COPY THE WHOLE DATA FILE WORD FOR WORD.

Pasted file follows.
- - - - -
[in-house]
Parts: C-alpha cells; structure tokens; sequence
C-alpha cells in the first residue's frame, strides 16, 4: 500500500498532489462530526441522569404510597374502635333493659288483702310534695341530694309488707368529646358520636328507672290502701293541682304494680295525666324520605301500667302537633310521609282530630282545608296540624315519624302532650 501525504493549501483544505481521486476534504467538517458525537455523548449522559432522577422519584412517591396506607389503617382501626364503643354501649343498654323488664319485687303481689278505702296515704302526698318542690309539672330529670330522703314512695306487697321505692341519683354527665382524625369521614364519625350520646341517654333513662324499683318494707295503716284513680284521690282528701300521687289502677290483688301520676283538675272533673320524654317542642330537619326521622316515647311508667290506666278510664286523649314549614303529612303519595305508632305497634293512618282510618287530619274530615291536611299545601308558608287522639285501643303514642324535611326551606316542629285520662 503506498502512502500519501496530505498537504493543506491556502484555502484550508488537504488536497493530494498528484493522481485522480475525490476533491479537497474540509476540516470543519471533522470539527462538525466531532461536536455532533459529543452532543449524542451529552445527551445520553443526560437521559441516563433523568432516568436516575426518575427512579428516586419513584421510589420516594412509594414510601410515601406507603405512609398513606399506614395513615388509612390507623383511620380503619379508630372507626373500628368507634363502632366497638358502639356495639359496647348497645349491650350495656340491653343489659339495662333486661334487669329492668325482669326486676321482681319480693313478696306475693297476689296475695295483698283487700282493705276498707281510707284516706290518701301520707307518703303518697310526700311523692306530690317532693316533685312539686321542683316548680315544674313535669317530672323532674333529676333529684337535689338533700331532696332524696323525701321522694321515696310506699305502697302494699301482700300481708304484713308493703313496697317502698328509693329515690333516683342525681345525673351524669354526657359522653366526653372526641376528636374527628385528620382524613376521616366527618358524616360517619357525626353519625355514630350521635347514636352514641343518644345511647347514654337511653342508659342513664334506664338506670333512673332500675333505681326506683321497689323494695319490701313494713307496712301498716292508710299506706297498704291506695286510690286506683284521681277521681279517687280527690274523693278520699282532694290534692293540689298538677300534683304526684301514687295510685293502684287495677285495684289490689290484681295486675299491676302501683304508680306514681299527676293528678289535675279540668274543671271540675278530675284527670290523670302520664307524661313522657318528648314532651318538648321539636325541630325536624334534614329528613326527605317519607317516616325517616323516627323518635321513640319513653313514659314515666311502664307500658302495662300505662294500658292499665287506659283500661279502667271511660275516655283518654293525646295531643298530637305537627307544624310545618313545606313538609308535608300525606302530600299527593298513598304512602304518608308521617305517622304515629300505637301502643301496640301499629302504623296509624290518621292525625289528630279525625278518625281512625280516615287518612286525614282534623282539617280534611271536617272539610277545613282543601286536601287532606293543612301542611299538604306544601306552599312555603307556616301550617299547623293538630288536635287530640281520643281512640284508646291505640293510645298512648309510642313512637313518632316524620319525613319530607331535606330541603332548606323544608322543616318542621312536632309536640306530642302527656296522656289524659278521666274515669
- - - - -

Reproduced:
[in-house]
Parts: C-alpha cells; structure tokens; sequence
C-alpha cells in the first residue's frame, strides 16, 4: 500500500498532489462530526441522569404510597374502635333493659288483702310534695341530694309488707368529646358520636328507672290502701293541682304494680295525666324520605301500667302537633310521609282530630282545608296540624315519624302532650 501525504493549501483544505481521486476534504467538517458525537455523548449522559432522577422519584412517591396506607389503617382501626364503643354501649343498654323488664319485687303481689278505702296515704302526698318542690309539672330529670330522703314512695306487697321505692341519683354527665382524625369521614364519625350520646341517654333513662324499683318494707295503716284513680284521690282528701300521687289502677290483688301520676283538675272533673320524654317542642330537619326521622316515647311508667290506666278510664286523649314549614303529612303519595305508632305497634293512618282510618287530619274530615291536611299545601308558608287522639285501643303514642324535611326551606316542629285520662 503506498502512502500519501496530505498537504493543506491556502484555502484550508488537504488536497493530494498528484493522481485522480475525490476533491479537497474540509476540516470543519471533522470539527462538525466531532461536536455532533459529543452532543449524542451529552445527551445520553443526560437521559441516563433523568432516568436516575426518575427512579428516586419513584421510589420516594412509594414510601410515601406507603405512609398513606399506614395513615388509612390507623383511620380503619379508630372507626373500628368507634363502632366497638358502639356495639359496647348497645349491650350495656340491653343489659339495662333486661334487669329492668325482669326486676321482681319480693313478696306475693297476689296475695295483698283487700282493705276498707281510707284516706290518701301520707307518703303518697310526700311523692306530690317532693316533685312539686321542683316548680315544674313535669317530672323532674333529676333529684337535689338533700331532696332524696323525701321522694321515696310506699305502697302494699301482700300481708304484713308493703313496697317502698328509693329515690333516683342525681345525673351524669354526657359522653366526653372526641376528636374527628385528620382524613376521616366527618358524616360517619357525626353519625355514630350521635347514636352514641343518644345511647347514654337511653342508659342513664334506664338506670333512673332500675333505681326506683321497689323494695319490701313494713307496712301498716292508710299506706297498704291506695286510690286506683284521681277521681279517687280527690274523693278520699282532694290534692293540689298538677300534683304526684301514687295510685293502684287495677285495684289490689290484681295486675299491676302501683304508680306514681299527676293528678289535675279540668274543671271540675278530675284527670290523670302520664307524661313522657318528648314532651318538648321539636325541630325536624334534614329528613326527605317519607317516616325517616323516627323518635321513640319513653313514659314515666311502664307500658302495662300505662294500658292499665287506659283500661279502667271511660275516655283518654293525646295531643298530637305537627307544624310545618313545606313538609308535608300525606302530600299527593298513598304512602304518608308521617305517622304515629300505637301502643301496640301499629302504623296509624290518621292525625289528630279525625278518625281512625280516615287518612286525614282534623282539617280534611271536617272539610277545613282543601286536601287532606293543612301542611299538604306544601306552599312555603307556616301550617299547623293538630288536635287530640281520643281512640284508646291505640293510645298512648309510642313512637313518632316524620319525613319530607331535606330541603332548606323544608322543616318542621312536632309536640306530642302527656296522656289524659278521666274515669